Medication Monitor

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November 26, 2018


FDA approves new treatment for acute myeloid leukemia

FDA has approved glasdegib tablets to be used in combination with low-dose cytarabine (LDAC), a type of chemotherapy, for the treatment of newly diagnosed acute myeloid leukemia (AML) in adults aged 75 or older or who have other chronic health conditions or diseases that may preclude the use of intensive chemotherapy.

Efficacy of glasdegib was studied in a randomized clinical trial in which 111 adult patients with newly diagnosed AML were treated with either glasdegib in combination with LDAC or LDAC alone. The trial measured overall survival (OS) from the date of randomization to death from any cause. Results demonstrated a significant improvement in OS in patients treated with glasdegib. The median OS was 8.3 months for patients treated with glasdegib plus LDAC compared with 4.3 months for patients treated with LDAC only.

Common adverse effects in clinical trials were anemia, fatigue, hemorrhage, febrile neutropenia, muscle pain, nausea, edema, low platelet counts, shortness of breath, decreased appetite, distorted taste, pain or sores in the mouth or throat, constipation and rash.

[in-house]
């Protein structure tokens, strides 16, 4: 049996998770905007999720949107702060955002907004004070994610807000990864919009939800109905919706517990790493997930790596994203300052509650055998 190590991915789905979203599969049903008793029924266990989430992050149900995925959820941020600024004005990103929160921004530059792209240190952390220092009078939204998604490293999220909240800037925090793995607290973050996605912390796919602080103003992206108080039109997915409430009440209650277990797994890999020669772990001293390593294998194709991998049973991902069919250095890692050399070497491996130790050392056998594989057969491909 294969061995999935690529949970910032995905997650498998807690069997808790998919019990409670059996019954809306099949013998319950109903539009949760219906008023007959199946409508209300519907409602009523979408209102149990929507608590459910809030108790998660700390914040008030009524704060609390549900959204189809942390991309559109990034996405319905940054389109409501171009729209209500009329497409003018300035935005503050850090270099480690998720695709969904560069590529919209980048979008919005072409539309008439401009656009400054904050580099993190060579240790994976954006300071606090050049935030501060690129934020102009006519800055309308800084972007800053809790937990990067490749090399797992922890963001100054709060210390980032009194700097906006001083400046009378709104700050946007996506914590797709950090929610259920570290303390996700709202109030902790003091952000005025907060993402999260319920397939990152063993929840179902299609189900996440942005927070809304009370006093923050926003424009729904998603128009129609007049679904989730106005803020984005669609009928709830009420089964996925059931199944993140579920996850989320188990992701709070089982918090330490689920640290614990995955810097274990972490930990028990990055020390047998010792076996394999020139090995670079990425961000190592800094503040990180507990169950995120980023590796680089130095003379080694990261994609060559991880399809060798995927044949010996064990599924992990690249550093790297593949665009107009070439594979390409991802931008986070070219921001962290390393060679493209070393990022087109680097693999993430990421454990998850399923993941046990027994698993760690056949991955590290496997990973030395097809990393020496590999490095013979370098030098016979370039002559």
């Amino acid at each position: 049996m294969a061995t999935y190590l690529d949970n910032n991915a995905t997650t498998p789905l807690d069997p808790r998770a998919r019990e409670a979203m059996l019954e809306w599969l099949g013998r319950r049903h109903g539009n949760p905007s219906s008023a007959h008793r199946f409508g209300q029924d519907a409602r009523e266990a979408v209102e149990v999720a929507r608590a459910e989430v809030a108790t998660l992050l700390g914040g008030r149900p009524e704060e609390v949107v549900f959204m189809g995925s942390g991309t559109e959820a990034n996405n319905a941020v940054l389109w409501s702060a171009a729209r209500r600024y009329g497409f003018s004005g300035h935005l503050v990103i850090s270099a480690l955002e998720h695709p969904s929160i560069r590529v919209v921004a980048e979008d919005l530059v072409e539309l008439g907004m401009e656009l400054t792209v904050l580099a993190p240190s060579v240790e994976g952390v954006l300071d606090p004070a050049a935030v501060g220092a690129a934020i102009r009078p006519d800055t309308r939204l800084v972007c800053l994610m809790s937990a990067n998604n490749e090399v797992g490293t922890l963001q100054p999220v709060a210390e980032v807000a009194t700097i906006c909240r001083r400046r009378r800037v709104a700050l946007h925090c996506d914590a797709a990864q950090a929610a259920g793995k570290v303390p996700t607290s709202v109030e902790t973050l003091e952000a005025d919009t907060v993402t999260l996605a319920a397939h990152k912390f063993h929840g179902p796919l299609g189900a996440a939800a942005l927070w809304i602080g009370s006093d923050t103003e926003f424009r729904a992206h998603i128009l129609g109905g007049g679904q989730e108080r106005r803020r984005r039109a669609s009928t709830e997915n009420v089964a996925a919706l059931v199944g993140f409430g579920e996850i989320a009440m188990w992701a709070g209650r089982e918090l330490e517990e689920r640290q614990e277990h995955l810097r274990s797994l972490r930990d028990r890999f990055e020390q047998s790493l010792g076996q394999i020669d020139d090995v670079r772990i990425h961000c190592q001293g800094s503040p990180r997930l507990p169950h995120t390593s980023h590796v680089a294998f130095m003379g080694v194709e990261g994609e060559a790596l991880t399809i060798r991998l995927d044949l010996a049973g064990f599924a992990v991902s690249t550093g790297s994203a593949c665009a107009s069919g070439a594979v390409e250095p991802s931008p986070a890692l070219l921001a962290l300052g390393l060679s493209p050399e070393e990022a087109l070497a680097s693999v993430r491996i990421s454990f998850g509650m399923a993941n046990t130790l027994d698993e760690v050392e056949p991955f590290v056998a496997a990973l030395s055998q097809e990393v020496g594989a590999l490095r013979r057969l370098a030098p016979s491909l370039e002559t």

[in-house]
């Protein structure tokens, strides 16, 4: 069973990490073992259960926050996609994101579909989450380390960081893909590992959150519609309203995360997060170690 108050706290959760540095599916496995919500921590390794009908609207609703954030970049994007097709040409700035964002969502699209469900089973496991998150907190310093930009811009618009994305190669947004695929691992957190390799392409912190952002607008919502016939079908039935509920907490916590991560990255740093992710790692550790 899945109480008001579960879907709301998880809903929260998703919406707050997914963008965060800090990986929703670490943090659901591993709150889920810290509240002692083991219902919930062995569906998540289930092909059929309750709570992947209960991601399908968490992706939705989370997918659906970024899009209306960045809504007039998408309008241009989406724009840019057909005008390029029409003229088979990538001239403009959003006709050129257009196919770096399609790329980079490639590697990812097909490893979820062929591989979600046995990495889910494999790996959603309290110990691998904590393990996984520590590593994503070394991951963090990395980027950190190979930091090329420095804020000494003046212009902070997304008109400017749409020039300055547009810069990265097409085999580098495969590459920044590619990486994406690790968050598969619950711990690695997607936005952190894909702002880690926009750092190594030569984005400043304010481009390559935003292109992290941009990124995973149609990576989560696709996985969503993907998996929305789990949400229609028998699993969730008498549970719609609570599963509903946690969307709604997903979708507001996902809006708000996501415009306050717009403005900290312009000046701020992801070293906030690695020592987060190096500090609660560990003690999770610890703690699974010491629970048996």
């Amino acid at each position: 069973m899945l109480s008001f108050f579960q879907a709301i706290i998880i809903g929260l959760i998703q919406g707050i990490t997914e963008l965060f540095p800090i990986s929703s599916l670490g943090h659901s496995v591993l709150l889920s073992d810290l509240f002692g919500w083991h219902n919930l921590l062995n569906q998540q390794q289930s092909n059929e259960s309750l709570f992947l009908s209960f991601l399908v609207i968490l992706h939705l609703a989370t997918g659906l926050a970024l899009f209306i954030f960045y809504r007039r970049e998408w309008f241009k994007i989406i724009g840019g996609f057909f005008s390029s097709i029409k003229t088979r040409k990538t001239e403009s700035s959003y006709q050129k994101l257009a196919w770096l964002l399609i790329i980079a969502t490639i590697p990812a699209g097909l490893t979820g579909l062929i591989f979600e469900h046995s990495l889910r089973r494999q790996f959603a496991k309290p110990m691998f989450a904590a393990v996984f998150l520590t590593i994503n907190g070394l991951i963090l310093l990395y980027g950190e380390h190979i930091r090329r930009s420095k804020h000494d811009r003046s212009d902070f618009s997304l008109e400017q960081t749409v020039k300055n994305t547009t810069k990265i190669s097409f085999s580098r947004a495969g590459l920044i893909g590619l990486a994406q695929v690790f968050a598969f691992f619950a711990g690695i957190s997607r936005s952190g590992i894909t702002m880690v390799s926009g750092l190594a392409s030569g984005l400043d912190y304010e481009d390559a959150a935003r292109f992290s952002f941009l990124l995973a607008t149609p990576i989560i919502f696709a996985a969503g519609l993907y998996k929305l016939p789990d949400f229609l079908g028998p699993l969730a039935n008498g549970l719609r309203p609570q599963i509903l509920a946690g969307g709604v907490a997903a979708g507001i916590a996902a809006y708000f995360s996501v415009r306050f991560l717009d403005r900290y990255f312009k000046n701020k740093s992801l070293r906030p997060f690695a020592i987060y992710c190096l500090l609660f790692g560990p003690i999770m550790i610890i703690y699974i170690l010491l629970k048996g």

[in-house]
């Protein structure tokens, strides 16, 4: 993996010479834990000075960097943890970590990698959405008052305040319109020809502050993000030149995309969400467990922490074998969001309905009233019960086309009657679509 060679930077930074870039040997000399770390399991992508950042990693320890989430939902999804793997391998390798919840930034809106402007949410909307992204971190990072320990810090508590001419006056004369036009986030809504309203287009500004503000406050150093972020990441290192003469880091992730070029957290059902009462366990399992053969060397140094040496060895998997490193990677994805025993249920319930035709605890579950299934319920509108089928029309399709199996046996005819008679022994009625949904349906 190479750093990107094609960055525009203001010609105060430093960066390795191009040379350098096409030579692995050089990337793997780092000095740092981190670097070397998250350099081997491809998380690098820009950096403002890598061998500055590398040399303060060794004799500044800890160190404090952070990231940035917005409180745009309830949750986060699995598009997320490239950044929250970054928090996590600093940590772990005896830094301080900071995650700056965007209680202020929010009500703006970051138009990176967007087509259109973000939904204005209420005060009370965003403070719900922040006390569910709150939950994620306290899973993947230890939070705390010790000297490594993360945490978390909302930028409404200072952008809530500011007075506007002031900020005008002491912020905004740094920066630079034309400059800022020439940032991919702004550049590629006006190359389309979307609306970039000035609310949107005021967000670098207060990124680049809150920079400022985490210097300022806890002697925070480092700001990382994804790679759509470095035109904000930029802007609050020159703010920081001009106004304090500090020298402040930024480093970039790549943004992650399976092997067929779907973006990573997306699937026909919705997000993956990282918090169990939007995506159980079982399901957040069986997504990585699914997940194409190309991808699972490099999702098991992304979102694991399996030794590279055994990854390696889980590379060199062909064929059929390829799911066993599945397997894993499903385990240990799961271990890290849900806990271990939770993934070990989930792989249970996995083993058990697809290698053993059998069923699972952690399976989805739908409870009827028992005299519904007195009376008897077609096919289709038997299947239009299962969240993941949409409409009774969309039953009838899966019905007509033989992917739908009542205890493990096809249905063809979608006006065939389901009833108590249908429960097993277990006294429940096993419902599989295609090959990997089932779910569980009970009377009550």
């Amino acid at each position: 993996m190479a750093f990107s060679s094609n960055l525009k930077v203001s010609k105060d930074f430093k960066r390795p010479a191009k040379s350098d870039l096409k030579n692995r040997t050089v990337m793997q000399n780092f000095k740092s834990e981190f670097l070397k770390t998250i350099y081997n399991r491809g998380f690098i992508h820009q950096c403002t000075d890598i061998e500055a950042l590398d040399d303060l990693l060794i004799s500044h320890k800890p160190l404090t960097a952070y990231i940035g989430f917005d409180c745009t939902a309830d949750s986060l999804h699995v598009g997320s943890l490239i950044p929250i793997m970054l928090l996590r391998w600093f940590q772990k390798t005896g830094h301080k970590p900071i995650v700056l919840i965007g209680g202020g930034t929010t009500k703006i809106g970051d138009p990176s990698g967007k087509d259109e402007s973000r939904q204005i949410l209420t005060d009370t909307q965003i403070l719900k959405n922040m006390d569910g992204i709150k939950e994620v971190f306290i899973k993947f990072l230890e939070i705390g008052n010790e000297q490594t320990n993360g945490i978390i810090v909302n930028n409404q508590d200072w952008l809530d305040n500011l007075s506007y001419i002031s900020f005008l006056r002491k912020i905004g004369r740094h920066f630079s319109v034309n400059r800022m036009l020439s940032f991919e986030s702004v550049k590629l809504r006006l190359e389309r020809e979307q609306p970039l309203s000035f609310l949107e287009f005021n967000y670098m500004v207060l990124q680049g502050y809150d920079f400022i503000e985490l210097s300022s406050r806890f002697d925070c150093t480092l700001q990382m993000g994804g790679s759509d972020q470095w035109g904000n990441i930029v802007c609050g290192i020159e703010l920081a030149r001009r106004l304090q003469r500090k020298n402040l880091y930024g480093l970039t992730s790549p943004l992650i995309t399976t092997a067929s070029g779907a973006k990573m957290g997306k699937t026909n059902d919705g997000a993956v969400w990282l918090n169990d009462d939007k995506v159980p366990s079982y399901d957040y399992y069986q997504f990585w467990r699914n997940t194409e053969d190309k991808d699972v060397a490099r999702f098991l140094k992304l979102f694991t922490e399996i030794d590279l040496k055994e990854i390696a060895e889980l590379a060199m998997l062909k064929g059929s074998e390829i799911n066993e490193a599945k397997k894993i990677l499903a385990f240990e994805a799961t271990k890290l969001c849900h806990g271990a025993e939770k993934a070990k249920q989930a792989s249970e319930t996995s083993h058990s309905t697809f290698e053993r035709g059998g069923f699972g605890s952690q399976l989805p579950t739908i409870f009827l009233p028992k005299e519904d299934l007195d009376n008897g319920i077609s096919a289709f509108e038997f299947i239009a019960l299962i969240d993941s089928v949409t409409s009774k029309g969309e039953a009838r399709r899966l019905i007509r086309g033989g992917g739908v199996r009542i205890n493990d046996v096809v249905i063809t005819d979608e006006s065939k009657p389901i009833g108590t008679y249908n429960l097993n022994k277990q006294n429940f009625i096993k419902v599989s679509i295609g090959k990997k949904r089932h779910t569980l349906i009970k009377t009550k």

The prescribing information includes a boxed warning about the risk of embryo-fetal death or severe birth defects. Glasdegib should not be used during pregnancy or while breastfeeding. Pregnancy testing should be conducted in females of reproductive age before treatment initiation, and effective contraception should be used during treatment and for at least 30 days after the last dose.

The boxed warning also advises male patients of the potential risk of drug exposure through semen and to use condoms with a pregnant partner or a female partner who could become pregnant both during treatment and for at least 30 days after the last dose.

Glasdegib must be dispensed with a patient Medication Guide that describes important information about the drug’s uses and risks. Patients should also be advised not to donate blood or blood products during treatment. Health care providers should also monitor patients for QT prolongation.